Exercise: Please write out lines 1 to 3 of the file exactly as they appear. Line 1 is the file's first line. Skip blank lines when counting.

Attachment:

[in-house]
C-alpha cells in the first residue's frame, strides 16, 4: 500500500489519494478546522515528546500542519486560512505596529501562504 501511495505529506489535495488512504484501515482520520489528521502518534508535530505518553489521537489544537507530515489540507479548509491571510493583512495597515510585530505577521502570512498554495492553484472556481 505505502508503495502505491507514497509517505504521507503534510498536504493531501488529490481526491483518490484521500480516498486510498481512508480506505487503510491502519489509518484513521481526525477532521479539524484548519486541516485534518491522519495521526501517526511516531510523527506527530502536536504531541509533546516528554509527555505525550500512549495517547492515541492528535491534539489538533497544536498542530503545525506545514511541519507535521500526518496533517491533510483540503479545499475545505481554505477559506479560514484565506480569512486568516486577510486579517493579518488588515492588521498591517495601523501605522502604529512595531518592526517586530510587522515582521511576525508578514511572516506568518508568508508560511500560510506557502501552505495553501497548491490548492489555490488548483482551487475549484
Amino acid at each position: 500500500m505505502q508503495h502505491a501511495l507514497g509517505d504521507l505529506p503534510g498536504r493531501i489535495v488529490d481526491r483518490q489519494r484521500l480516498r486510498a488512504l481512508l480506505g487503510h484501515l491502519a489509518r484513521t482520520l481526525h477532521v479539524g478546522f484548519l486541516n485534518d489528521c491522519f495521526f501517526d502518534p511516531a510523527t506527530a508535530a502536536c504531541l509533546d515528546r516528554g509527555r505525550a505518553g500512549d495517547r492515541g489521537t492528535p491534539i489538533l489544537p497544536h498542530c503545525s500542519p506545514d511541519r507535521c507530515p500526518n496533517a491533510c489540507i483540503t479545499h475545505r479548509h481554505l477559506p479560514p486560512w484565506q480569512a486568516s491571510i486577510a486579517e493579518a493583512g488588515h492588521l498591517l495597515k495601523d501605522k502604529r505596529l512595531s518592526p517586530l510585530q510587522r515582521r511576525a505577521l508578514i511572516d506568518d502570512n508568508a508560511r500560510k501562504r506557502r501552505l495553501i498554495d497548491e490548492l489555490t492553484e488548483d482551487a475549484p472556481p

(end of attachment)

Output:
[in-house]
C-alpha cells in the first residue's frame, strides 16, 4: 500500500489519494478546522515528546500542519486560512505596529501562504 501511495505529506489535495488512504484501515482520520489528521502518534508535530505518553489521537489544537507530515489540507479548509491571510493583512495597515510585530505577521502570512498554495492553484472556481 505505502508503495502505491507514497509517505504521507503534510498536504493531501488529490481526491483518490484521500480516498486510498481512508480506505487503510491502519489509518484513521481526525477532521479539524484548519486541516485534518491522519495521526501517526511516531510523527506527530502536536504531541509533546516528554509527555505525550500512549495517547492515541492528535491534539489538533497544536498542530503545525506545514511541519507535521500526518496533517491533510483540503479545499475545505481554505477559506479560514484565506480569512486568516486577510486579517493579518488588515492588521498591517495601523501605522502604529512595531518592526517586530510587522515582521511576525508578514511572516506568518508568508508560511500560510506557502501552505495553501497548491490548492489555490488548483482551487475549484
Amino acid at each position: 500500500m505505502q508503495h502505491a501511495l507514497g509517505d504521507l505529506p503534510g498536504r493531501i489535495v488529490d481526491r483518490q489519494r484521500l480516498r486510498a488512504l481512508l480506505g487503510h484501515l491502519a489509518r484513521t482520520l481526525h477532521v479539524g478546522f484548519l486541516n485534518d489528521c491522519f495521526f501517526d502518534p511516531a510523527t506527530a508535530a502536536c504531541l509533546d515528546r516528554g509527555r505525550a505518553g500512549d495517547r492515541g489521537t492528535p491534539i489538533l489544537p497544536h498542530c503545525s500542519p506545514d511541519r507535521c507530515p500526518n496533517a491533510c489540507i483540503t479545499h475545505r479548509h481554505l477559506p479560514p486560512w484565506q480569512a486568516s491571510i486577510a486579517e493579518a493583512g488588515h492588521l498591517l495597515k495601523d501605522k502604529r505596529l512595531s518592526p517586530l510585530q510587522r515582521r511576525a505577521l508578514i511572516d506568518d502570512n508568508a508560511r500560510k501562504r506557502r501552505l495553501i498554495d497548491e490548492l489555490t492553484e488548483d482551487a475549484p472556481p